A new competition asks medical professionals, people with diabetes and members of the general public to enter a competition to share their mistakes.
The competition, part of a project called Errordiary, opened on 15 October and hopes to tackle issues such as non-compliance with medication, the ‘blame culture’ of many hospitals, and the more general fear of mistake-making.
Errordiary is based around a website where people can share their errors and resilience strategies by engaging with different media. People are able to share their posts via Twitter (#errordiary) or directly through the website.
The organisers, who are academics from the UCL Interaction Centre, are offering a total prize fund of £900, which is broken down into a series of £30 prizes for the person that posts the most, the person the posts the most interesting error, the funniest error, etc.
Dominic Furniss, from the UCL Interaction Centre, said:
“We want to stress that error is perhaps more normal and ubiquitous than people think and that error can be funny and very serious.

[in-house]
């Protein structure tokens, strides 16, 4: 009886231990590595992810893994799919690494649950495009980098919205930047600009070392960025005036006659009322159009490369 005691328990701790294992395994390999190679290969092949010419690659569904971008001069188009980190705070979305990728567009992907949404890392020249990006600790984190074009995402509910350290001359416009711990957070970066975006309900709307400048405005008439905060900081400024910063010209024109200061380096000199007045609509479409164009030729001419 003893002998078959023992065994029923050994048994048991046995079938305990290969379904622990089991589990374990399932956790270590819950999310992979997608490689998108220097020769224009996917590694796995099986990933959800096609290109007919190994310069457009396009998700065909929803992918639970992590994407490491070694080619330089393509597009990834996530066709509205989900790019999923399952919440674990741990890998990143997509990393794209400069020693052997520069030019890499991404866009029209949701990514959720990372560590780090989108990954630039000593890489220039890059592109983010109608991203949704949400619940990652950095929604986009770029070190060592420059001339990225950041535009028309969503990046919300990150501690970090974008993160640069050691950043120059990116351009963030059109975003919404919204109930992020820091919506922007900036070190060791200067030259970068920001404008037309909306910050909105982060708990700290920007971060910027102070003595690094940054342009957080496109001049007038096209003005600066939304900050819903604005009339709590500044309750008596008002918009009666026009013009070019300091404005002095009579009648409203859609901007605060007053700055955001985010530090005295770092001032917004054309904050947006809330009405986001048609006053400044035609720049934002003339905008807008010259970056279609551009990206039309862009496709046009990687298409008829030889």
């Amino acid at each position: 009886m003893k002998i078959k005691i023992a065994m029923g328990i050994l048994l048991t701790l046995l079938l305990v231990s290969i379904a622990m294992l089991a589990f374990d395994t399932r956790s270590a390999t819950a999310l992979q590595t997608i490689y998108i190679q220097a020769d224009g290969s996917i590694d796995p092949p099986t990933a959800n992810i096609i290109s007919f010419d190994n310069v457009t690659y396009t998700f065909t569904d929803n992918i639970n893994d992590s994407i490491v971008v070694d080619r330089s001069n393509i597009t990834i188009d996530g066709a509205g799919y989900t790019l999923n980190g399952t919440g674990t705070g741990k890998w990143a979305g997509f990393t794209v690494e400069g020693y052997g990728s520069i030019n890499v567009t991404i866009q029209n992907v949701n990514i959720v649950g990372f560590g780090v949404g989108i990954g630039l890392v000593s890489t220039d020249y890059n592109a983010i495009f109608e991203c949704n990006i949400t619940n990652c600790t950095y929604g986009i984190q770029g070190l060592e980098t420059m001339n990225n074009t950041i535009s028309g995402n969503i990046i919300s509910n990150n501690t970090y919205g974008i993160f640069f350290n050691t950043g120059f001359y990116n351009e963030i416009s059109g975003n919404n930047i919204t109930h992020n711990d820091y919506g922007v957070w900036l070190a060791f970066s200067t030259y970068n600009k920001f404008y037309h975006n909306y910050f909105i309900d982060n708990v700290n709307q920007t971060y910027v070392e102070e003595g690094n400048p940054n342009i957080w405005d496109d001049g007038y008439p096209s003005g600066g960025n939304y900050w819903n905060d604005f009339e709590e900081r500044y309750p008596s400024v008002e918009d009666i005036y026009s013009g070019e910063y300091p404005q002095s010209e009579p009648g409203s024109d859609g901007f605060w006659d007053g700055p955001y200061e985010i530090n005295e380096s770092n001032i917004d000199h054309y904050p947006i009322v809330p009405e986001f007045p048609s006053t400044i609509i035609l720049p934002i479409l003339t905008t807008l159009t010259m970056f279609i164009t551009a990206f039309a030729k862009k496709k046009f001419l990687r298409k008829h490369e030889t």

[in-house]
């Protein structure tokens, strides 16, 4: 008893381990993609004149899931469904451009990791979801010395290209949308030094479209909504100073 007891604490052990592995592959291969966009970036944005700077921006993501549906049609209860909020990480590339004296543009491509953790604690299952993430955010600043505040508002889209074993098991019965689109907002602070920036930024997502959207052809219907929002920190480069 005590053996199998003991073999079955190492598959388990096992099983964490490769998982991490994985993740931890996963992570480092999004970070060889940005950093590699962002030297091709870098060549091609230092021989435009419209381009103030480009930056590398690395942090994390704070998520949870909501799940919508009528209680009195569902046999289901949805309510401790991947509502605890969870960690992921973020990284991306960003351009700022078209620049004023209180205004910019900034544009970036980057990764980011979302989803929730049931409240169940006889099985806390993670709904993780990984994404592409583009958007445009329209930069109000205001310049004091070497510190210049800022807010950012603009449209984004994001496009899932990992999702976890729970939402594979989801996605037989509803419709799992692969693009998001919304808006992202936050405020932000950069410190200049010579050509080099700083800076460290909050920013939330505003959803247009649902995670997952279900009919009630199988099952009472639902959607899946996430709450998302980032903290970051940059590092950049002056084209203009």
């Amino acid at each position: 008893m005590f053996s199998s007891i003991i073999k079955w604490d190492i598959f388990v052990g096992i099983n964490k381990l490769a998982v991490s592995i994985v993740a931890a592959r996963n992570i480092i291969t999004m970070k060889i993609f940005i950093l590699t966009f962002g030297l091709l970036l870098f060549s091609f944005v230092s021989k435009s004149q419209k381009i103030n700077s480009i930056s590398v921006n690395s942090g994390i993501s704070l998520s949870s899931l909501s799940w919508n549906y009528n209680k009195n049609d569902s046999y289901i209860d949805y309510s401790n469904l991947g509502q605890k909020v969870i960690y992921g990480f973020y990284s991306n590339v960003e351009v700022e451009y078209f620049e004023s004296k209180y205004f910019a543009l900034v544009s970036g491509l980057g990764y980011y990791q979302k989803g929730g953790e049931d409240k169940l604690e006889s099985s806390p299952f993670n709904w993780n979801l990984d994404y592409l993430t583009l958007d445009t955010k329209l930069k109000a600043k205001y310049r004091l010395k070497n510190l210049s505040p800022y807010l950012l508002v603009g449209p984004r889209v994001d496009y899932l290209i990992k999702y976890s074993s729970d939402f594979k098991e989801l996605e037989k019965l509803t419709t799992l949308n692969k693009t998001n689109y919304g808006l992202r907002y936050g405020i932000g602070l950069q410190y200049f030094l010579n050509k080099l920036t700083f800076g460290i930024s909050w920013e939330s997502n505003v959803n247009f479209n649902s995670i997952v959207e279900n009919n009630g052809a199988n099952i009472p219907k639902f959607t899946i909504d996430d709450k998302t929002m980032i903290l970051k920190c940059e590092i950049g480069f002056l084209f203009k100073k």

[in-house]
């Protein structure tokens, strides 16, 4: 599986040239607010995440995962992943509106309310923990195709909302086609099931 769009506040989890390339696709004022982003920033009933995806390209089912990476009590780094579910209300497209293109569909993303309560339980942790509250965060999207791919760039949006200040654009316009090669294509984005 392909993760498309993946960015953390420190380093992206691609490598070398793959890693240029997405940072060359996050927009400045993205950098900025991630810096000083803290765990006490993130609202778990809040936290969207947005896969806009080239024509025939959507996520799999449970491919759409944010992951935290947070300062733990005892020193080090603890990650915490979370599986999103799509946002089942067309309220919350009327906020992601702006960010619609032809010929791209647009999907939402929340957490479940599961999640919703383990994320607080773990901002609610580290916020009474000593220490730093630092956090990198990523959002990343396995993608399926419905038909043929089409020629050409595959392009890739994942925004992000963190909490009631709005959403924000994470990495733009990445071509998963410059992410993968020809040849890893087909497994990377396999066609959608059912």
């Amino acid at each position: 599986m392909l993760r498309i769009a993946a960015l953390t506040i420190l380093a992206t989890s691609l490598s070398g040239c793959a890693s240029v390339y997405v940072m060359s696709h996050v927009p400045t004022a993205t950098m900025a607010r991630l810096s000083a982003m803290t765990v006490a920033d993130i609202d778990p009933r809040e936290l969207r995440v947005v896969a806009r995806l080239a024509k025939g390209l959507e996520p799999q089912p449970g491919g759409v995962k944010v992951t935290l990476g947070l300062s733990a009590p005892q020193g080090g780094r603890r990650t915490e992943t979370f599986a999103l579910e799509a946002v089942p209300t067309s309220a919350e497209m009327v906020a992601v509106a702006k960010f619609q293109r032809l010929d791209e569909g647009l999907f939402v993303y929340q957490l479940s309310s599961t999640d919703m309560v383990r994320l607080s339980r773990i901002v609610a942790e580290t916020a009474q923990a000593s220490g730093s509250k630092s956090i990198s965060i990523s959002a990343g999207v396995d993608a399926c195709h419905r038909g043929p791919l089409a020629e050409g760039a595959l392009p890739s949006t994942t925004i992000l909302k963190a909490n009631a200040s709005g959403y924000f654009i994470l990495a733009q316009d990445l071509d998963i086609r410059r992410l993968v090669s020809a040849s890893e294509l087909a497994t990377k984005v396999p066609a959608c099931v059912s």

“The competition is to encourage people to post their errors and resilience strategies. We are asking the questions ‘Have you done something daft today?” and “What tricks have you got to avoid errors?”
The ultimate aim of Errordiary is to see whether distilling and sharing resilience strategies to avoid error can benefit those that might want to adopt or adapt them.This is most likely to be effective if specific communities share tips and tricks within their specialist groups.
For example, David Cragg, a diabetes patient who has used the site, said: “My fast-acting insulin is in a silver pen and my slow-acting insulin pen is in a blue pen. This helps me to remember because, in my mind, ‘silver bullet’ means fast and ‘chilled blue’ means slow.”
The competition closes at midnight 6th January 2014 so enter now and you could win one of the many prizes!